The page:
Friday, February 22, 2013

A Poem for Assignment B

‘Pull up your britches.’ 
Hard to do when everything feels bleak. 
Should inert feelings be acknowledged? 
The answer is with the source. 
You’ll find that love empathizes, and supports you in your continual search for balance. 
Pull up your britches while you search.
You’ll feel your legs as you move.

Moods for Dance B

Sounds like the title of an orchestra piece. Indeed. I am having a hard time starting this one. Starting with a free-write and processing from there really helped me on the first one, so I think I am going to go for that strategy. That said, I don't want to let myself get frustrated if that same approach does not work this time. I suppose I just have to open my pores and go the directions I 'sniff out.'

In reflecting on 'states of feelings,' or 'moods' for exploring for this postcard, I keep coming back to 'Insolent.' I'm glad I thesuarused it, as it turns out that this term is much more brassy than I am looking for. Though, brassy might be a good one. Don't keep stopping the flow. Also, in thinking about how I have been feeling lately, resilient keeps coming up too.

If I had a postcard of what I thought the dance SHOULD be, I feel that I would end up in territory too similar, and I'd like to head in another direction. Explore something else. In terms of 'meanings I want to explore,' I keep coming back to how weighed I felt when I came back from MN. This is still a pretty unfamiliar feeling to me, one that I have a really hard time accepting I am feeling and trying to deal with. Seems like something worthy of exploration, after my manifesto lead folks to question how often I deal with heavier subject matter. That said, reflecting back on it, I have also had trusted colleagues say that for having such joyous, buoyant performance approach, that I do not often create joyous dances. Oh, tears.

Putting these two things together really evidences for me that I should just do what I want, as I likely will attain the most interesting result. I have become pretty interested in this gesture of 'pulling up my britches,' and wondering what kind of ammo I can get out of it, particularly with three states of being. Therein, a free-write about pulling up your britches.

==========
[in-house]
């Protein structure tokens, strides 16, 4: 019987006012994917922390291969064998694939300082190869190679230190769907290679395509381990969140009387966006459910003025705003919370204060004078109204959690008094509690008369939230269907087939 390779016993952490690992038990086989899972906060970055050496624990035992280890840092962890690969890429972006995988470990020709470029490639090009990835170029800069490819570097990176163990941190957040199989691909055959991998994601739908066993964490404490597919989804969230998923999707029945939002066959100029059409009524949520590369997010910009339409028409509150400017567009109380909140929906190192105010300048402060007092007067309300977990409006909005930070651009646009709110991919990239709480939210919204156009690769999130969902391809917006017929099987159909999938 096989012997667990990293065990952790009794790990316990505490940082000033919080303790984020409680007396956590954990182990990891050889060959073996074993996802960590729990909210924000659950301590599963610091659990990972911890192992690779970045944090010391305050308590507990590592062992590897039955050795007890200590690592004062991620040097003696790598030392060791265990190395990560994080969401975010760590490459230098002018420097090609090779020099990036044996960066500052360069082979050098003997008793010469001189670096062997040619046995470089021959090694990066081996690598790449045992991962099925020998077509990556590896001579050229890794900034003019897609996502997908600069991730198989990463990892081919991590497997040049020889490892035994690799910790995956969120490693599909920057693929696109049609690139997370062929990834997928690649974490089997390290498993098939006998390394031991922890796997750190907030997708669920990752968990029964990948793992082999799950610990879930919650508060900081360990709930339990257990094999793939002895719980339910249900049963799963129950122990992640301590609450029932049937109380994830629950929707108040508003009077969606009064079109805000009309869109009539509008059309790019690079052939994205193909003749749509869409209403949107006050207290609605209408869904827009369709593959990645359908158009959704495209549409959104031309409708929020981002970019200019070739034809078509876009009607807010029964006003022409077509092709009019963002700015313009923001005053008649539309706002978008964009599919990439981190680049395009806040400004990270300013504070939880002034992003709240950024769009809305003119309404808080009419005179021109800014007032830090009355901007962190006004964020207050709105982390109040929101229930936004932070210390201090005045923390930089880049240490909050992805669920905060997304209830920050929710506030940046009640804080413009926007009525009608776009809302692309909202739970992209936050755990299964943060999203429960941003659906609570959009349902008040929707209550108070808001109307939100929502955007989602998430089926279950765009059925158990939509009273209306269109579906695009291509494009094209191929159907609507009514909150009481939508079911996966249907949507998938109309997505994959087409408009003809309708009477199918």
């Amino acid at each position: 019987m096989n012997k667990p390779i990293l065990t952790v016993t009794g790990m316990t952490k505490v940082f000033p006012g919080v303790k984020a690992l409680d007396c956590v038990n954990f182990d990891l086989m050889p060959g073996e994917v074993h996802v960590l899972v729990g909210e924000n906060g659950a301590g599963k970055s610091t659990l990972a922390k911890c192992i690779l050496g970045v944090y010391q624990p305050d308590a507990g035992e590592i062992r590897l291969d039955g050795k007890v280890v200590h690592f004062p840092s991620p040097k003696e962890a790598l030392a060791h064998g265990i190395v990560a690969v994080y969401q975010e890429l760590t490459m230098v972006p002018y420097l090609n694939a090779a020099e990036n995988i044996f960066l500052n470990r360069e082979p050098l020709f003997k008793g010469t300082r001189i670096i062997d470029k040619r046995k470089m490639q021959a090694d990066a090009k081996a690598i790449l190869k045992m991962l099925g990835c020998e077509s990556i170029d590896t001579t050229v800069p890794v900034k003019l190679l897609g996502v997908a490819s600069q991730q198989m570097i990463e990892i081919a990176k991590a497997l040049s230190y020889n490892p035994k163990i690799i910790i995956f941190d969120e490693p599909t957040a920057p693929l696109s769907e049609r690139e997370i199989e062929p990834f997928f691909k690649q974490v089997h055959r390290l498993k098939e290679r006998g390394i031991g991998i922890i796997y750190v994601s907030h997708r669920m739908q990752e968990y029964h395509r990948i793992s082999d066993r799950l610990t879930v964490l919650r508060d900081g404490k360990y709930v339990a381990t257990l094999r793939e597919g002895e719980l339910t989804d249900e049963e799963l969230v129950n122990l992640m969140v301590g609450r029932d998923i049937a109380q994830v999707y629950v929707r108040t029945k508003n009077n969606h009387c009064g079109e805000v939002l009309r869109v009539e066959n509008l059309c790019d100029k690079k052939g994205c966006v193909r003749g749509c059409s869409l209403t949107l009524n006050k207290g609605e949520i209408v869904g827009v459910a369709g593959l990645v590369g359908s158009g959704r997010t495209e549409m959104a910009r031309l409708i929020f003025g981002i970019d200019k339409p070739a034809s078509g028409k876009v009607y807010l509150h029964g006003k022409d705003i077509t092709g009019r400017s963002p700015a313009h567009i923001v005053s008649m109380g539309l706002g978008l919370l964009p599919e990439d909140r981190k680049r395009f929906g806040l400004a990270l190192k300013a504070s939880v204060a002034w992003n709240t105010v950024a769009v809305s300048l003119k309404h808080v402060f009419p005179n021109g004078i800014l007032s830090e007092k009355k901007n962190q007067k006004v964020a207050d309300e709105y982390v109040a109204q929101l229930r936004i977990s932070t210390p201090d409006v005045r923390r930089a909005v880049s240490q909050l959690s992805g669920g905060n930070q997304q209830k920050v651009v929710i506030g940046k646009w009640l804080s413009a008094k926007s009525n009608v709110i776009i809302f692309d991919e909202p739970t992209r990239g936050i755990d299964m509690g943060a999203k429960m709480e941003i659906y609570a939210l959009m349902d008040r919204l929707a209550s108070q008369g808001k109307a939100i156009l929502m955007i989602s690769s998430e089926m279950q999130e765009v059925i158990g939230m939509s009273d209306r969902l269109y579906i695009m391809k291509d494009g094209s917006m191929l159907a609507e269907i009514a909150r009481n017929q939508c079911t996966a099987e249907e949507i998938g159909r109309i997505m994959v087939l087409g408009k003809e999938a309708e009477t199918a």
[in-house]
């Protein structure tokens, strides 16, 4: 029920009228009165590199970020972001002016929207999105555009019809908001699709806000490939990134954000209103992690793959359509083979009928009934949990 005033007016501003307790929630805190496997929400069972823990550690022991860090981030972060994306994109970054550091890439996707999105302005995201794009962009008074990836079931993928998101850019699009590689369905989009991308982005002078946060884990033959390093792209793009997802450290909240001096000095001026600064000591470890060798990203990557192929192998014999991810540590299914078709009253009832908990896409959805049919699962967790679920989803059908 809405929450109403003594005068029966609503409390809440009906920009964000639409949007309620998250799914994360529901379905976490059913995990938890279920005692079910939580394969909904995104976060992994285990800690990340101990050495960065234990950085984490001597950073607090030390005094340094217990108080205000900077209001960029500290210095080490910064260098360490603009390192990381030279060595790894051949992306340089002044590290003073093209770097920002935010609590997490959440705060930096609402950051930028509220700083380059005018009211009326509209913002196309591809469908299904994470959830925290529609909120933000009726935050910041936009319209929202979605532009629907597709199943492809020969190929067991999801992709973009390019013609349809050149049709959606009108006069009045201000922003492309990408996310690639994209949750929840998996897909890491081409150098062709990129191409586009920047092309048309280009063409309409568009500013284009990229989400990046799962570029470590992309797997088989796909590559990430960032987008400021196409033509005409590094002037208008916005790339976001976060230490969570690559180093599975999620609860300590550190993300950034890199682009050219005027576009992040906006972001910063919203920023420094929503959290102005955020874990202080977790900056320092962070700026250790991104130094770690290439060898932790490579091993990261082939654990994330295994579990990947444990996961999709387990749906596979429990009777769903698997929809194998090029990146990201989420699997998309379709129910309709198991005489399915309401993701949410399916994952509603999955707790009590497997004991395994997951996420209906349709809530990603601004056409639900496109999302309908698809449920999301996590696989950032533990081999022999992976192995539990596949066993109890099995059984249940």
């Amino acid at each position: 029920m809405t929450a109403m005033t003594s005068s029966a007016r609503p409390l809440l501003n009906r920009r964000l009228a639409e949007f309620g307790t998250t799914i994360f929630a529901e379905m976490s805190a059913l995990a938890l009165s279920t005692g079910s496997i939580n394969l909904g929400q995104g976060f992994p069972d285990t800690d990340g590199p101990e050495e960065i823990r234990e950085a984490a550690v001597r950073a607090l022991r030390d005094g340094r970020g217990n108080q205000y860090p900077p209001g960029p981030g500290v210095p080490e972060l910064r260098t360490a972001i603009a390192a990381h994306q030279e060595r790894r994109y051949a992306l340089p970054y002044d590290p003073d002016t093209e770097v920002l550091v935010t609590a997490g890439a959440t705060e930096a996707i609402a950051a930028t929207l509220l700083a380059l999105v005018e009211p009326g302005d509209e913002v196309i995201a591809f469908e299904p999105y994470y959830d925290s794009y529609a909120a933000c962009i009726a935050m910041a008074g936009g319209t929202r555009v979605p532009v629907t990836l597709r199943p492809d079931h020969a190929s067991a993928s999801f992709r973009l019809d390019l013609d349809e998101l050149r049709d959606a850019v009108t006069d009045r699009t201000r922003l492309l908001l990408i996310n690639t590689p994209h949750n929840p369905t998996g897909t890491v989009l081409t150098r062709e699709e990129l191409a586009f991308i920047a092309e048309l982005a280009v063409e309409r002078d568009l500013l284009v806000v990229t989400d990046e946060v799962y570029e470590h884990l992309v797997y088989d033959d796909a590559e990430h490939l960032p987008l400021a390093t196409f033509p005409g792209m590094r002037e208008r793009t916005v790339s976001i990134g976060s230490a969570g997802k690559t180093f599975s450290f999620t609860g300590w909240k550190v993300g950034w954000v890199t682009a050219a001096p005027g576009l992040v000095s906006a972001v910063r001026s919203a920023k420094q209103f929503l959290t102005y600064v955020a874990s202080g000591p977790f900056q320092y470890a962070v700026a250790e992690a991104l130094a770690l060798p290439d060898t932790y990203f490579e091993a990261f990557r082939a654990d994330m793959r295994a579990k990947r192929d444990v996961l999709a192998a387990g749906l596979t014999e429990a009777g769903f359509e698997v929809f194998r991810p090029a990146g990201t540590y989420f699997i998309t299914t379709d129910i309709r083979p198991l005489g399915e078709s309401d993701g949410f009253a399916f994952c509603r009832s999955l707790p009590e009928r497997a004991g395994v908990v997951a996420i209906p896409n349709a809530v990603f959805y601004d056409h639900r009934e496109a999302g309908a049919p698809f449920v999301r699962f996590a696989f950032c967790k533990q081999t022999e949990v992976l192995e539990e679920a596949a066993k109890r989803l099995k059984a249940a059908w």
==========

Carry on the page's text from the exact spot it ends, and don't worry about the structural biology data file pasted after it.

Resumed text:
I had to pull my britches up over and over and over this last week, starting when I stepped into the airport in Minneapolis. I kept hearing myself repeat in my subconscious things like 'pull it together,' 'focus on the positives,' and 'you've got to do what you've got to do.' It is hard to do that thing when what you feel like your truest self wants you to do the opposite. To do what I had to do on Monday morning, I had to take the opposite action from what that true self kept saying it wanted; to get on the plane when I really just wanted to stay. Maybe I could say that was my emotional self, and that my rational self needed to get on the plane. That said, when I examine it a littler deeper, I think my emotional and rational selves intertwine a lot (especially considering that I do not believe emotion to be irrational, nor do I believe rational isn't emotional sometimes). If I had given my emotional self the keys, I know I would have eventually felt unhappy with the reversal too; I'd be fulfilled personally and not professionally. To a certain extent, there was an amount of the opposite happening before I moved to school.

What keeps the emotional and rational ticking together? The possibility that they can be linked on a more regular basis. The possibility that personal and professional fulfillment (or situations that allow for unarrested development of both) will sync together in the same physical location. When put that way, it sounds like an end-gain, but with my diligent attention, I can turn an end-gain into a goal. What keeps me toward that progress is the desire and ability to pay attention to process, to be present in the moment. If I do not experience what happens on the way to these goals, that is how they become end-gains. If I choose to rid myself of time by feeling mopey and mindlessly watching TV for my free time. I am not saying that I should never feel sad or watch TV, but I am saying that it should come to a point.

How long do we let ourselves acknowledge present feelings that we know are toxic? I know it's not healthy to push them under your skin, but it's also not helpful to let them dictate your thoughts and actions on a long-term basis. Perhaps that is when you need to go back and remember the source of these feelings. How pissed would Kris be if missing him allowed me to shit on the opportunities I am receiving in Colorado? It would make the apartness lose both it's current and eventual worth. It's kind of like when a person loses someone, and people close to them say things like 'Go ahead and go on that trip to the Bahamas. They would have wanted you to go and to have a nice time.' Loved ones that you are away from support you in your away-ness if that away-ness is serving important goals. This away-ness is indeed doing that. So sympathy runs deep here? Sympathy is not the right word. I'll have to look it up.

Again, I am back to presence. It seems that this is the best way to serve your emotional and rational self, your supporters, and your goals. Trust your present state, and know that no state of feeling lasts forever.